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Patients Share Perspective on Participating in Clinical Trials

May 14, 2021

For some women with cancer, participating in clinical trials means being among the first to benefit from scientific advancements that later become standard treatments.

In part two of our two-part series, highlighting women’s participation in clinical trials for National Cancer Research Month and Women’s Health Week, we spoke with two clinical trial patients, Susan Shivers and Barbara Hamons, who shared their perspectives on participating in clinical trials, emphasizing the importance of a strong relationship between a patient and their care team.

Read part one of this two-part series, where their physician, Anna Priebe, M.D., FACOG, a gynecologic oncologist at Texas Oncology–Tyler and Longview Cancer Center discussed the importance of participating in leading-edge cancer research.

How familiar were you with clinical trials before participating in the process through Texas Oncology?

Hamons: I was introduced to clinical trials the day Dr. Priebe diagnosed me with ovarian cancer.

After telling me that I’d receive the normal treatment for my cancer, plus a medication that I might get to possibly keep the cancer from coming back, my immediate thought was, ‘Yes.’"
Even if I received a placebo and didn’t receive the additional medication, the fact that I would still receive the standard treatment and my participation could help future patients made it an easy decision.

Shivers: I wasn’t very familiar with clinical trials before this experience. In the early 2000s, my father was diagnosed with colon cancer and once the disease got to a later stage, I attended his clinical trial appointments with him, but I wasn’t intimately familiar with the process.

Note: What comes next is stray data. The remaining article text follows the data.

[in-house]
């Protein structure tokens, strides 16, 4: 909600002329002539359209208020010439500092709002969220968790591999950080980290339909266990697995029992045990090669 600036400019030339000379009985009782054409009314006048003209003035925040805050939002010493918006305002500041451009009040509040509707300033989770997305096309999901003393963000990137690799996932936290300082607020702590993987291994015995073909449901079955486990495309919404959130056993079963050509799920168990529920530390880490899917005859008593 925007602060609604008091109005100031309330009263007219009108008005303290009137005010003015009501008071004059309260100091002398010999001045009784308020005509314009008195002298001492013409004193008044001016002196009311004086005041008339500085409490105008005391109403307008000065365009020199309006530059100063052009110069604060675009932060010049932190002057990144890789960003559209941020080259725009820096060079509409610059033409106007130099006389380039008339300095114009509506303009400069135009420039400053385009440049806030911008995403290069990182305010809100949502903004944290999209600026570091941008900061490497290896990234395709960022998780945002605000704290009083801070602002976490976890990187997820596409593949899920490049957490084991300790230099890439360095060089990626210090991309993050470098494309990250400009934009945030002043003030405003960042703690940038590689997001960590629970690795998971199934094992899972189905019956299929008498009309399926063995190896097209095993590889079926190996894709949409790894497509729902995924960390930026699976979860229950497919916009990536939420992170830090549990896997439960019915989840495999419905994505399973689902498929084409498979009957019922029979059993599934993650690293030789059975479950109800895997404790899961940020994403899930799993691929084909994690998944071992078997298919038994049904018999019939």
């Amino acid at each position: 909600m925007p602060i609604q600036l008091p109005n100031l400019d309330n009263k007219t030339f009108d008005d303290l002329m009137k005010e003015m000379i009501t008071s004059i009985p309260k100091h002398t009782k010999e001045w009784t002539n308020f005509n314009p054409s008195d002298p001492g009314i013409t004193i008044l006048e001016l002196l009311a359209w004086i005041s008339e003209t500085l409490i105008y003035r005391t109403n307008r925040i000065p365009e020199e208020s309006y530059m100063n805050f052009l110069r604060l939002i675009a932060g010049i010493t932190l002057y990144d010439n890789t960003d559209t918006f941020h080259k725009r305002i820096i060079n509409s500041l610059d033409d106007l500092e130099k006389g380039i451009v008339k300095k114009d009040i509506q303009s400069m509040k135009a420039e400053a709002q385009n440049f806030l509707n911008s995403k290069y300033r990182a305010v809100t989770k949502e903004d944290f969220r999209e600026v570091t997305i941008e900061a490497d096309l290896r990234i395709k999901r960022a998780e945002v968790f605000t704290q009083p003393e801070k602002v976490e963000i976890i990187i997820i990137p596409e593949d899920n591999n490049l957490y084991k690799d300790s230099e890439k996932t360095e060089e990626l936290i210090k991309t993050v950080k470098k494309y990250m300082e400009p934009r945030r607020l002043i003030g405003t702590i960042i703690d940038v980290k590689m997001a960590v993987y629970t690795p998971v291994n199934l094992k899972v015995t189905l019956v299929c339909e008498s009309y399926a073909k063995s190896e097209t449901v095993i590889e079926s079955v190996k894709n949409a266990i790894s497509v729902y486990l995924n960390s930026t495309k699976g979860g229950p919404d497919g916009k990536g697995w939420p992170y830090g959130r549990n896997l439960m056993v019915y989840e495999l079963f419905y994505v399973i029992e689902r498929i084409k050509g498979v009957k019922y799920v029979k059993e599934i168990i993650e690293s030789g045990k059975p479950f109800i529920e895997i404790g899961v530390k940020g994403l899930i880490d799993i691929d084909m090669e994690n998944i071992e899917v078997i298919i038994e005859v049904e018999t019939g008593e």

How has your perception of cancer treatment changed, since enrolling in a clinical trial?

Shivers: I enrolled in the research project before I began any kind of treatment. One of the research drugs was administered along with the standard of care drugs. I was diagnosed with ovarian cancer in March 2020, after going to the ER with breathing problems and a swollen stomach. After a week in the hospital where they monitored me and performed tests and scans, I met with Dr. Priebe through telemedicine. She spent over an hour on the phone with me. During that conversation, she told me I was a good candidate for a clinical trial of medications that may slow the progression of my cancer. The medications, at the time, were not approved by the FDA for treatment of ovarian cancer.

For me, the study was a win-win because I could withdraw from the study, if needed, as Dr. Priebe would be closely managing every aspect of my treatment."

My condition would be monitored much more closely than if I weren’t a part of the trial.

Hamons: My perception of cancer treatment hasn’t changed because this is the only route I’ve taken. After the first treatment, once I knew what to expect, I’ve looked forward to each treatment because I’ve gotten stronger with each one. For me, it’s not a dread, it’s a blessing.

What would you say to a patient who is wary of participating in a clinical trial?

Hamons: I would say “Go for it!” It’s been a fantastic journey for me. My advice would be to listen to your doctors and care team.

Shivers: Don’t be afraid. It’s important to ask questions about it. Talk to your doctor about what it is, why they’re doing it, and how it could benefit you as well as other patients. For me, talking to Dr. Priebe about the risks and benefits helped me understand my treatment options. Dr. Priebe said that there weren’t many clinical trials available for ovarian cancer, and that she was glad this type of cancer was gaining much needed attention from the research community. I have a beautiful daughter, two wonderful daughters-in-law, and four amazing granddaughters. If this study could ever benefit them in the future, it’s worth it.

How has your relationship with Dr. Priebe changed/evolved throughout this process?

Shivers: Dr. Priebe is brilliant. I call her my brilliant doctor. As an OBGYN, a surgeon, and an oncologist, she’s been right there with me through this whole journey. It was comforting to get to know her and have her take care of me from my diagnosis, surgery, and throughout my treatments. She’s an incredible woman. Briana “Bri” Schamber, my research nurse, has been fantastic. I see her at every visit where she answers any questions I have and keeps me apprised of my condition.

Hamons: My relationship with Dr. Priebe hasn’t changed, she’s taken very good care of me, and I never doubted that she would. She has been fantastic. All the nurses and staff are fantastic. It’s been a fantastic journey.

For upcoming webinars visit www.TexasOncologyFoundation.org.